[Commentary] admits that James cannot refer to extreme unction.
Oil in the East, and especially among the Jews (see the Talmud,
Jerusalem and Babylon), was much used as a curative
agent. It was also a sign of the divine grace. Hence it was an
appropriate sign in performing miraculous cures.
in the name of the Lord--by whom alone the miracle was
performed: men were but the instruments.
15. prayer--He does not say the oil shall save: it is but
save--plainly not as Rome says, "save" the soul. but
heal "the sick": as the words, "the Lord shall raise him up,"
prove. So the same Greek is translated, "made (thee) whole,"
Mt 9:21, 22.
and if . . . sins--for not all who are sick are so
because of some special sins. Here a case is supposed of one visited
with sickness for special sins.
have committed--literally, "be in a state of having
committed sins," that is, be under the consequences of sins
they--rather, "it": his having committed sins shall be
forgiven him. The connection of sin and sickness is implied in
The absolution of the sick, retained in the Church of England, refers
to the sins which the sick man confesses
and repents of, whereby outward scandal has been given to the Church
and the cause of religion; not to sins in their relation to God, the
16. The oldest authorities read, "Confess,
THEREFORE," &c. Not only in the particular case of
sickness, but universally confess.
faults--your falls and offenses, in relation to
one another. The word is not the same as sins.
Mt 5:23, 24;
illustrate the precept here.
one to another--not to the priest, as Rome insists. The Church
of England recommends in certain cases. Rome compels
confession in all cases. Confession is desirable in the case of (1)
wrong done to a neighbor; (2) when under a troubled conscience
we ask counsel of a godly minister or friend as to how we may
obtain God's forgiveness and strength to sin no more, or when we desire
their intercessory prayers for us ("Pray for one another"): "Confession
may be made to anyone who can pray" [BENGEL]; (3)
open confession of sin before the Church and the world, in token
of penitence. Not auricular confession.
that ye may be healed--of your bodily sicknesses. Also that, if
your sickness be the punishment of sin, the latter being forgiven on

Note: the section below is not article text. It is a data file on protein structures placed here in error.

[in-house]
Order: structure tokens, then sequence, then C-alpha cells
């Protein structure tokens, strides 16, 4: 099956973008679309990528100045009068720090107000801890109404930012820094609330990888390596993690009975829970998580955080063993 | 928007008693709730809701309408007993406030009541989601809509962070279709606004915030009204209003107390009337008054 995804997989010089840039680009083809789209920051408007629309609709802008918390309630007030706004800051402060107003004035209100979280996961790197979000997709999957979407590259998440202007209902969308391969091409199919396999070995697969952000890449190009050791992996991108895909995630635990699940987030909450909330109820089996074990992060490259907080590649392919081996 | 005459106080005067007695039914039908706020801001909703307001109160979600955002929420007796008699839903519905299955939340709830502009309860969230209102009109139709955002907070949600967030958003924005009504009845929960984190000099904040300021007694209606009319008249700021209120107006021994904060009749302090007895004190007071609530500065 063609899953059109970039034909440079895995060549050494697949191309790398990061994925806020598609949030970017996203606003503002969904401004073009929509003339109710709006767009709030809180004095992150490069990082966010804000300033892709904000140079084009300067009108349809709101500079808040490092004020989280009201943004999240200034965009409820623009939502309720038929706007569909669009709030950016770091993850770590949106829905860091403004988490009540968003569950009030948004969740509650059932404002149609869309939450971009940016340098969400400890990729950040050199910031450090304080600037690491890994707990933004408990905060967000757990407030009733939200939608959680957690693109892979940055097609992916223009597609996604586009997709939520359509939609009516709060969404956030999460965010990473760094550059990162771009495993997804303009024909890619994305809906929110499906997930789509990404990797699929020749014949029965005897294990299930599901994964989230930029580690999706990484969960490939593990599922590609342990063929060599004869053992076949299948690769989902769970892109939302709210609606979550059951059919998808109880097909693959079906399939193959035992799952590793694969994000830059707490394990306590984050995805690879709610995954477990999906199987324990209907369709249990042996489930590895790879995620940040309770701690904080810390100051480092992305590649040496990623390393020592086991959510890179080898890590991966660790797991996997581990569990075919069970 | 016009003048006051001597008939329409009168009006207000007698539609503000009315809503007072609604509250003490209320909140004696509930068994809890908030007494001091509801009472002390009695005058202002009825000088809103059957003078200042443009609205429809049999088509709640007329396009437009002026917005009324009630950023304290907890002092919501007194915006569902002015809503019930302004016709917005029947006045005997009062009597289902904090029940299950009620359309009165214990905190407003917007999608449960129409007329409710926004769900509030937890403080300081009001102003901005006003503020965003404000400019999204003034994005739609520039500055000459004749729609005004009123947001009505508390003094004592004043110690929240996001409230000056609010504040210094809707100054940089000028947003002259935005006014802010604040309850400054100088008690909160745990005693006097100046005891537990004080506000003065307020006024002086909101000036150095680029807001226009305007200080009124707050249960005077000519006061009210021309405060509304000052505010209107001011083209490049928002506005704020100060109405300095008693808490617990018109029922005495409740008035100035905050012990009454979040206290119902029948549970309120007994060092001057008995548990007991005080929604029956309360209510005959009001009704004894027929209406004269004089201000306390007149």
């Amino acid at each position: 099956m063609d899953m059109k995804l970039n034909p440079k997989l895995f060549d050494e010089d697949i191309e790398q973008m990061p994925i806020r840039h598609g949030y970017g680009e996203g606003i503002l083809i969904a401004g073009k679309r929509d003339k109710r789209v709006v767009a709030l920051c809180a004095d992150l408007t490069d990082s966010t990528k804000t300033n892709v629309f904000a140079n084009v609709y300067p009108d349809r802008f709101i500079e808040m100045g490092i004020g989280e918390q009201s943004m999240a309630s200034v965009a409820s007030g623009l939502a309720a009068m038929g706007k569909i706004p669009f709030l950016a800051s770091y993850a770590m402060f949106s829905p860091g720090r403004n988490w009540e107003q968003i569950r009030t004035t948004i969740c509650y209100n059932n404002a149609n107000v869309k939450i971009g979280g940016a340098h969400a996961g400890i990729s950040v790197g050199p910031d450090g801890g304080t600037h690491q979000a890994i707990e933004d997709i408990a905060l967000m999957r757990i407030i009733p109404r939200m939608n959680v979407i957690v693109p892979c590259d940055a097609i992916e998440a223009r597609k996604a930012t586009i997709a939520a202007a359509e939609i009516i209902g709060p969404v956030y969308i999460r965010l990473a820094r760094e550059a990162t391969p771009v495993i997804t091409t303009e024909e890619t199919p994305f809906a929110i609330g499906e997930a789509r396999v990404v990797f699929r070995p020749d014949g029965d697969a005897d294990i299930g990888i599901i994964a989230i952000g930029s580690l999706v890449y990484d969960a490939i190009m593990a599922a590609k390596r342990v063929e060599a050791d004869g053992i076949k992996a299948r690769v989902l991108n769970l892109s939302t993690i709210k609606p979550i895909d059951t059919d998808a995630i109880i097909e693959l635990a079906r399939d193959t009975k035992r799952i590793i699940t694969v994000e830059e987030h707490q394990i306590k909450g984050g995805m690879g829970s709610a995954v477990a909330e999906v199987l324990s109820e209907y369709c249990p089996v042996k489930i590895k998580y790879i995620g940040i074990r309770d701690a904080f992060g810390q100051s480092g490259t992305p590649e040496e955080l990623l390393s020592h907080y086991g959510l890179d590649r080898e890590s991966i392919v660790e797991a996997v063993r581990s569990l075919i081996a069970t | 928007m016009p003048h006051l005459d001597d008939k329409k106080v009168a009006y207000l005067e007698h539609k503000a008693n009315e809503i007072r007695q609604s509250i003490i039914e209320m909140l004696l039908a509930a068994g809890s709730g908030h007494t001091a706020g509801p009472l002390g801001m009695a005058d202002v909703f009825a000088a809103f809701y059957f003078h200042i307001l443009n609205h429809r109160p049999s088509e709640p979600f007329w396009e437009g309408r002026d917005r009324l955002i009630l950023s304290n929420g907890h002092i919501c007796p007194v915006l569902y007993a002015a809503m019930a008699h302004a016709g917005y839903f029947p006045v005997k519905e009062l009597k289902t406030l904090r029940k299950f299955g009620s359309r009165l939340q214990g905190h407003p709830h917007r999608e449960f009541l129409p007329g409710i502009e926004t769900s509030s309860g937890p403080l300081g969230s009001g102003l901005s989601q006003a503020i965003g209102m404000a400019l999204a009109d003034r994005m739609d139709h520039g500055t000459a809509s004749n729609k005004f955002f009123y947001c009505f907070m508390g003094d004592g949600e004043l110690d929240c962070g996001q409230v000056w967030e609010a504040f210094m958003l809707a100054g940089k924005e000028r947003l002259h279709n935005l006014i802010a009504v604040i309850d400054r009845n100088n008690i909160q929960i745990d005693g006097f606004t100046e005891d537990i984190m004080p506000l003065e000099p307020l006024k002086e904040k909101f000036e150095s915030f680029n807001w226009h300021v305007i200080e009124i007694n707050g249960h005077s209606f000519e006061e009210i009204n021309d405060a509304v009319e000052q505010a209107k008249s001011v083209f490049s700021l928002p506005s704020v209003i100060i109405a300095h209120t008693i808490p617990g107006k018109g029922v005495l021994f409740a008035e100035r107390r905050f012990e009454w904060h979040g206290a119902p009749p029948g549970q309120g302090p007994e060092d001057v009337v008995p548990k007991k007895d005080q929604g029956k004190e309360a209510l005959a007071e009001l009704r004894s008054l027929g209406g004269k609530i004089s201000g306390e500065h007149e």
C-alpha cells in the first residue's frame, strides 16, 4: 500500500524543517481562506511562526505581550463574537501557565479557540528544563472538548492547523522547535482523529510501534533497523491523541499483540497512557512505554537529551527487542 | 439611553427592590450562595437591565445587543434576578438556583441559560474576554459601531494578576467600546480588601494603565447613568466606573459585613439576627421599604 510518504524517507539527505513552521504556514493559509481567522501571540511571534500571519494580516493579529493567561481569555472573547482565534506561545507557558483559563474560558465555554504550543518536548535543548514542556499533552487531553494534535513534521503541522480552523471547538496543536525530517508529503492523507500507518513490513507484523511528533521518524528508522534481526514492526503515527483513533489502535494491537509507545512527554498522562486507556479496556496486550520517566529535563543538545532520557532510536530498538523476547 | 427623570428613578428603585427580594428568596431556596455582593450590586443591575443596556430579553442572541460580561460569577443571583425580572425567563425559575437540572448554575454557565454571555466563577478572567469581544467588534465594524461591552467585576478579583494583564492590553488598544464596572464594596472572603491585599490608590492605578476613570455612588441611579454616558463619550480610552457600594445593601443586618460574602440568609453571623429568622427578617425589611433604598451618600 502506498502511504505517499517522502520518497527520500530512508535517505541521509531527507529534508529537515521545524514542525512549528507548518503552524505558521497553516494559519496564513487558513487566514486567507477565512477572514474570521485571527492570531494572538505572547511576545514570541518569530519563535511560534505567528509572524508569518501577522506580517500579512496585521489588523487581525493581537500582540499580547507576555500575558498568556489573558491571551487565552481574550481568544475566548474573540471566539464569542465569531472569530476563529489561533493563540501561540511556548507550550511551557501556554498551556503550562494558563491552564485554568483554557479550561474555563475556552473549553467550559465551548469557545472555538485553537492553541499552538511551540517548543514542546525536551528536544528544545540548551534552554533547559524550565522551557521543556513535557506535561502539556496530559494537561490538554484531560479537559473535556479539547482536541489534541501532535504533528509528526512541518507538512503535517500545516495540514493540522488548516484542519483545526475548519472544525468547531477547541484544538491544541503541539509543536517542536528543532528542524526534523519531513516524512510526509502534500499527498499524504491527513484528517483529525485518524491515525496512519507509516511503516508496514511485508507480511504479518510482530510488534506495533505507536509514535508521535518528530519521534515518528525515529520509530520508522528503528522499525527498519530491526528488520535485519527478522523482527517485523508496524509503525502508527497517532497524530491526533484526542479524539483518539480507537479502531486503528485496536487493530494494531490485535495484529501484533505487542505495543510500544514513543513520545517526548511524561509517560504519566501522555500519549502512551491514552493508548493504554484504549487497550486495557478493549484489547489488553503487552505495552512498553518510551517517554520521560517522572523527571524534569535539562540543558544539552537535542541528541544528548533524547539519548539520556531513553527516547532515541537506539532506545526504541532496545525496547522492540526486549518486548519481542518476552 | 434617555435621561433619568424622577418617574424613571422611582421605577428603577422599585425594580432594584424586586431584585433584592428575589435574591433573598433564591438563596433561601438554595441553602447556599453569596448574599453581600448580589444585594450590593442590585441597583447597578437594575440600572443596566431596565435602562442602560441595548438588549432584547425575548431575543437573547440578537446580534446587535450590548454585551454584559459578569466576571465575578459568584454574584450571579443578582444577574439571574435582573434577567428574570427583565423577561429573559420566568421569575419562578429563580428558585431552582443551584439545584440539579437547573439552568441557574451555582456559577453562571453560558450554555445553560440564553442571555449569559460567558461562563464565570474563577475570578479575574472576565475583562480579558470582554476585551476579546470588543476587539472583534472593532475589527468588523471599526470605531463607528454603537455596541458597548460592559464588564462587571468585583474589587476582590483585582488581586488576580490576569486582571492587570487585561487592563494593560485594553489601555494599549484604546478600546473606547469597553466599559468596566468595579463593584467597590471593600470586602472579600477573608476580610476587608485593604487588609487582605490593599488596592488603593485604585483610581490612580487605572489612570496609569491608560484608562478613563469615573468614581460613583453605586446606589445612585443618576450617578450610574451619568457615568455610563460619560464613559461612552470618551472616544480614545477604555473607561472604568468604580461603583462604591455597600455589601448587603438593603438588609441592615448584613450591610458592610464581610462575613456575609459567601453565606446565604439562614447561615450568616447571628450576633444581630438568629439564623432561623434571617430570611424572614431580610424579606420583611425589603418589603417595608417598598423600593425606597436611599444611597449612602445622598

intercessory prayer, "ye may be healed" of the former. Also, that ye
may be healed spiritually.
effectual--intense and fervent, not "wavering"
[BEZA]. "When energized" by the Spirit, as
those were who performed miracles [HAMMOND]. This
suits the collocation of the Greek words and the sense well. A
righteous man's prayer is always heard generally, but his particular
request for the healing of another was then likely to be granted
when he was one possessing a special charism of the Spirit.
ALFORD translates, "Availeth much in its
working." The "righteous" is one himself careful to avoid "faults,"
and showing his faith by works
17. Elias . . . like passions as we--therefore it
cannot be said that he was so raised above us as to afford no example
applicable to common mortals like ourselves.
prayed earnestly--literally, "prayed with prayer": Hebraism for
prayed intensely. Compare
"With desire I have desired," that is, earnestly desired.
ALFORD is wrong in saying, Elias' prayer that it
might not rain "is not even hinted at in the Old Testament history." In
it is plainly implied, "As the Lord God of Israel liveth, before
whom I stand, there shall not be dew nor rain these years, but
according to my word." His prophecy of the fact was according to
a divine intimation given to him in answer to prayer. In jealousy for
and being of one mind with God in his abhorrence of apostasy, he prayed
that the national idolatry should be punished with a national judgment,
drought; and on Israel's profession of repentance he prayed for the
removal of the visitation, as is implied in
three years, &c.--Compare
"The third year," namely, from Elijah's going to Zarephath; the
was probably about five or six months previously.
18. prayed . . . and--that is, "and so." Mark the
connection between the prayer and its accomplishment.
her fruit--her usual and due fruit, heretofore withheld on
account of sin. Three and a half years is the time also that the two
witnesses prophesy who "have power to shut and open heaven that it rain
19. The blessing of reclaiming an erring sinner by the mutual
consent and intercessory prayer just recommended.
do err--more literally, "be led astray."
the truth--the Gospel doctrine and precepts.
one--literally, "any"; as "any" before. Everyone
ought to seek the salvation of everyone
20. Let him--the converted.
know--for his comfort, and the encouragement of others to do
shall save--future. The salvation of the one so converted shall
be manifested hereafter.
shall hide a multitude of sins--not his own, but the sins of the
converted. The Greek verb in the middle voice requires this.
refers to charity "covering" the sins of others before men;
James to one's effecting by the conversion of another that that other's
sins be covered before God, namely, with Christ's atonement. He
effects this by making the convert partaker in the Christian covenant
for the remission of all sins. Though this hiding of sins was included
in the previous "shall save," James expresses it to mark in detail the
greatness of the blessing conferred on the penitent through the
converter's instrumentality, and to incite others to the same good